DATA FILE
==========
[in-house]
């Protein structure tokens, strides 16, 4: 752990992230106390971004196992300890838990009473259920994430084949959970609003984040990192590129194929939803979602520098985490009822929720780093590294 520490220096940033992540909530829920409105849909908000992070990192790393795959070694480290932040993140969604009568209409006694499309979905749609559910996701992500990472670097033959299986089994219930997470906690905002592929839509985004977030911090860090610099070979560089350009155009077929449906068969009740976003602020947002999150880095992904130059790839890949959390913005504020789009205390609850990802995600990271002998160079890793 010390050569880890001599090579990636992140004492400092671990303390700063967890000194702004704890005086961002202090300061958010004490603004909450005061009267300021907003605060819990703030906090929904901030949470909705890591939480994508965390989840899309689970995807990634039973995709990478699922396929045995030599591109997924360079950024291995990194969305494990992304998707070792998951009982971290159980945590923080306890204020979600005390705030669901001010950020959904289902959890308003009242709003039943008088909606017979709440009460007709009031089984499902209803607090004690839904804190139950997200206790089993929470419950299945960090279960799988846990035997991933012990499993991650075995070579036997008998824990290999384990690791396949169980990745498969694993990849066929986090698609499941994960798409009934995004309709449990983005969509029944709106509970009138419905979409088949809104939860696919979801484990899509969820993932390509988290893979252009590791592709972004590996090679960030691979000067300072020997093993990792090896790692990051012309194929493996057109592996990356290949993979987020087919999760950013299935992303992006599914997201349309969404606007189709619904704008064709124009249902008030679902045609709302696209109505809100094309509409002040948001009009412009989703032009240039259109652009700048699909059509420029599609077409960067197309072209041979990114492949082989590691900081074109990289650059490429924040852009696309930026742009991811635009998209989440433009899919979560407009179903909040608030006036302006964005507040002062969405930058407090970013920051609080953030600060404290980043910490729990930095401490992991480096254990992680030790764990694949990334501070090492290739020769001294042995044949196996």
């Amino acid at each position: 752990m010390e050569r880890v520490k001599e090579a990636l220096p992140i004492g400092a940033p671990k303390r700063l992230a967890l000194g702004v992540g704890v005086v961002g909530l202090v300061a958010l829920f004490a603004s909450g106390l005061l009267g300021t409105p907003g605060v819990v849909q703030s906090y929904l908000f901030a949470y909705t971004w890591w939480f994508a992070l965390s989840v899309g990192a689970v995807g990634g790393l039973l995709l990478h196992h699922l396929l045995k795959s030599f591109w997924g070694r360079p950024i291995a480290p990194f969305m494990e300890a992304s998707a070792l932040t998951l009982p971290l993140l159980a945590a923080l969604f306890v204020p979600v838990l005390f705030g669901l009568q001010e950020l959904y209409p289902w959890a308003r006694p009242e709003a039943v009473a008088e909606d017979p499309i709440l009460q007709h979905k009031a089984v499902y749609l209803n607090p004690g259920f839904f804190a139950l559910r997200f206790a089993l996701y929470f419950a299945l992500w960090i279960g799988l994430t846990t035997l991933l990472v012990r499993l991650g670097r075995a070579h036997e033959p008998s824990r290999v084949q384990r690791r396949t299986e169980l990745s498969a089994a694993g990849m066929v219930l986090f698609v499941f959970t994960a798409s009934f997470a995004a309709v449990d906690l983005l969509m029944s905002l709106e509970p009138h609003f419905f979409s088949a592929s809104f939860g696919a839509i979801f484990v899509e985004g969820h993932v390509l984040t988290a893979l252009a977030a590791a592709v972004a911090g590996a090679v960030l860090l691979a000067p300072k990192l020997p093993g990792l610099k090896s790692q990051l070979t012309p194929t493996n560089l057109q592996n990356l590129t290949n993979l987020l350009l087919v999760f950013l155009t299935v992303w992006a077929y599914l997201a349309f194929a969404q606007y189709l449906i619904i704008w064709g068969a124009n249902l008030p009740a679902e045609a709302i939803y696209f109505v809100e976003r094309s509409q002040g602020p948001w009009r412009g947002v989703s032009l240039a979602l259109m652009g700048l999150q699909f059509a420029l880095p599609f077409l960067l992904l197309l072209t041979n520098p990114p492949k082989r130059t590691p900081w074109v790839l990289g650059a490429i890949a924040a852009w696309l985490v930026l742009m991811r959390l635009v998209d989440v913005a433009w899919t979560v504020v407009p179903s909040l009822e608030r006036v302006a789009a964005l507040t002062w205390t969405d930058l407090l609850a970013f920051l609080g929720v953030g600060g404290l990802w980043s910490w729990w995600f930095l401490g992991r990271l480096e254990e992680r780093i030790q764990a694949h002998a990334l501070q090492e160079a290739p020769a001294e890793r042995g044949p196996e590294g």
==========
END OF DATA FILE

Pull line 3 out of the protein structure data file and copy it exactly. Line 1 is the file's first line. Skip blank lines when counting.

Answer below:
């Amino acid at each position: 752990m010390e050569r880890v520490k001599e090579a990636l220096p992140i004492g400092a940033p671990k303390r700063l992230a967890l000194g702004v992540g704890v005086v961002g909530l202090v300061a958010l829920f004490a603004s909450g106390l005061l009267g300021t409105p907003g605060v819990v849909q703030s906090y929904l908000f901030a949470y909705t971004w890591w939480f994508a992070l965390s989840v899309g990192a689970v995807g990634g790393l039973l995709l990478h196992h699922l396929l045995k795959s030599f591109w997924g070694r360079p950024i291995a480290p990194f969305m494990e300890a992304s998707a070792l932040t998951l009982p971290l993140l159980a945590a923080l969604f306890v204020p979600v838990l005390f705030g669901l009568q001010e950020l959904y209409p289902w959890a308003r006694p009242e709003a039943v009473a008088e909606d017979p499309i709440l009460q007709h979905k009031a089984v499902y749609l209803n607090p004690g259920f839904f804190a139950l559910r997200f206790a089993l996701y929470f419950a299945l992500w960090i279960g799988l994430t846990t035997l991933l990472v012990r499993l991650g670097r075995a070579h036997e033959p008998s824990r290999v084949q384990r690791r396949t299986e169980l990745s498969a089994a694993g990849m066929v219930l986090f698609v499941f959970t994960a798409s009934f997470a995004a309709v449990d906690l983005l969509m029944s905002l709106e509970p009138h609003f419905f979409s088949a592929s809104f939860g696919a839509i979801f484990v899509e985004g969820h993932v390509l984040t988290a893979l252009a977030a590791a592709v972004a911090g590996a090679v960030l860090l691979a000067p300072k990192l020997p093993g990792l610099k090896s790692q990051l070979t012309p194929t493996n560089l057109q592996n990356l590129t290949n993979l987020l350009l087919v999760f950013l155009t299935v992303w992006a077929y599914l997201a349309f194929a969404q606007y189709l449906i619904i704008w064709g068969a124009n249902l008030p009740a679902e045609a709302i939803y696209f109505v809100e976003r094309s509409q002040g602020p948001w009009r412009g947002v989703s032009l240039a979602l259109m652009g700048l999150q699909f059509a420029l880095p599609f077409l960067l992904l197309l072209t041979n520098p990114p492949k082989r130059t590691p900081w074109v790839l990289g650059a490429i890949a924040a852009w696309l985490v930026l742009m991811r959390l635009v998209d989440v913005a433009w899919t979560v504020v407009p179903s909040l009822e608030r006036v302006a789009a964005l507040t002062w205390t969405d930058l407090l609850a970013f920051l609080g929720v953030g600060g404290l990802w980043s910490w729990w995600f930095l401490g992991r990271l480096e254990e992680r780093i030790q764990a694949h002998a990334l501070q090492e160079a290739p020769a001294e890793r042995g044949p196996e590294g």